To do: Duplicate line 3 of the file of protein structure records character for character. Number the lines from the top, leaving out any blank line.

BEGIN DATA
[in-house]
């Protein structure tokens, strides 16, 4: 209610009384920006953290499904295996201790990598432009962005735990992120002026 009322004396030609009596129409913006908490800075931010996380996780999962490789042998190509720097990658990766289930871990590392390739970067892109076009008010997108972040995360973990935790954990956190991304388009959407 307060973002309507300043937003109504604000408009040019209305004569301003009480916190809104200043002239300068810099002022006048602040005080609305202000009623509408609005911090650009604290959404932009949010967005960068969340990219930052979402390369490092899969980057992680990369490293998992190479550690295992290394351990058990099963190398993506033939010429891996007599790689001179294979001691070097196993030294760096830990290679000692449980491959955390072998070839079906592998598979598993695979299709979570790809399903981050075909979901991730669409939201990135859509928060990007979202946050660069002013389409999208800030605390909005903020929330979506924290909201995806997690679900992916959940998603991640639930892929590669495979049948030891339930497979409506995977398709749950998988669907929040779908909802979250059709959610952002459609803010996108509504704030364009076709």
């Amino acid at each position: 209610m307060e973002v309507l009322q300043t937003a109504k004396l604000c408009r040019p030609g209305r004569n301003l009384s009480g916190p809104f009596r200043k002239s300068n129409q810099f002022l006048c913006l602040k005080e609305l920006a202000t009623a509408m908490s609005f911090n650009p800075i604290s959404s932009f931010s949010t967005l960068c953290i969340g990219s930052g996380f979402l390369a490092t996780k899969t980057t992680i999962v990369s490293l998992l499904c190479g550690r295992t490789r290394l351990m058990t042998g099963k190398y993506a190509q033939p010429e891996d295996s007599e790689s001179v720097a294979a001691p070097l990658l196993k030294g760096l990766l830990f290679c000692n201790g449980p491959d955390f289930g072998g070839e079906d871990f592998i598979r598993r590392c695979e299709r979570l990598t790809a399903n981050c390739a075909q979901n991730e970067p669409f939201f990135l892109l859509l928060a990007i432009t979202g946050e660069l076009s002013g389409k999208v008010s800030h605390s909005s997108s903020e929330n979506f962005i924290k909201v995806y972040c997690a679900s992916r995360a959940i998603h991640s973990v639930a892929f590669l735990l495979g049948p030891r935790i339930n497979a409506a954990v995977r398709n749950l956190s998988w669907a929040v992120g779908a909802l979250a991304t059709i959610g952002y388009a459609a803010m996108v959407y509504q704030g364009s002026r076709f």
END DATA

């Amino acid at each position: 209610m307060e973002v309507l009322q300043t937003a109504k004396l604000c408009r040019p030609g209305r004569n301003l009384s009480g916190p809104f009596r200043k002239s300068n129409q810099f002022l006048c913006l602040k005080e609305l920006a202000t009623a509408m908490s609005f911090n650009p800075i604290s959404s932009f931010s949010t967005l960068c953290i969340g990219s930052g996380f979402l390369a490092t996780k899969t980057t992680i999962v990369s490293l998992l499904c190479g550690r295992t490789r290394l351990m058990t042998g099963k190398y993506a190509q033939p010429e891996d295996s007599e790689s001179v720097a294979a001691p070097l990658l196993k030294g760096l990766l830990f290679c000692n201790g449980p491959d955390f289930g072998g070839e079906d871990f592998i598979r598993r590392c695979e299709r979570l990598t790809a399903n981050c390739a075909q979901n991730e970067p669409f939201f990135l892109l859509l928060a990007i432009t979202g946050e660069l076009s002013g389409k999208v008010s800030h605390s909005s997108s903020e929330n979506f962005i924290k909201v995806y972040c997690a679900s992916r995360a959940i998603h991640s973990v639930a892929f590669l735990l495979g049948p030891r935790i339930n497979a409506a954990v995977r398709n749950l956190s998988w669907a929040v992120g779908a909802l979250a991304t059709i959610g952002y388009a459609a803010m996108v959407y509504q704030g364009s002026r076709f």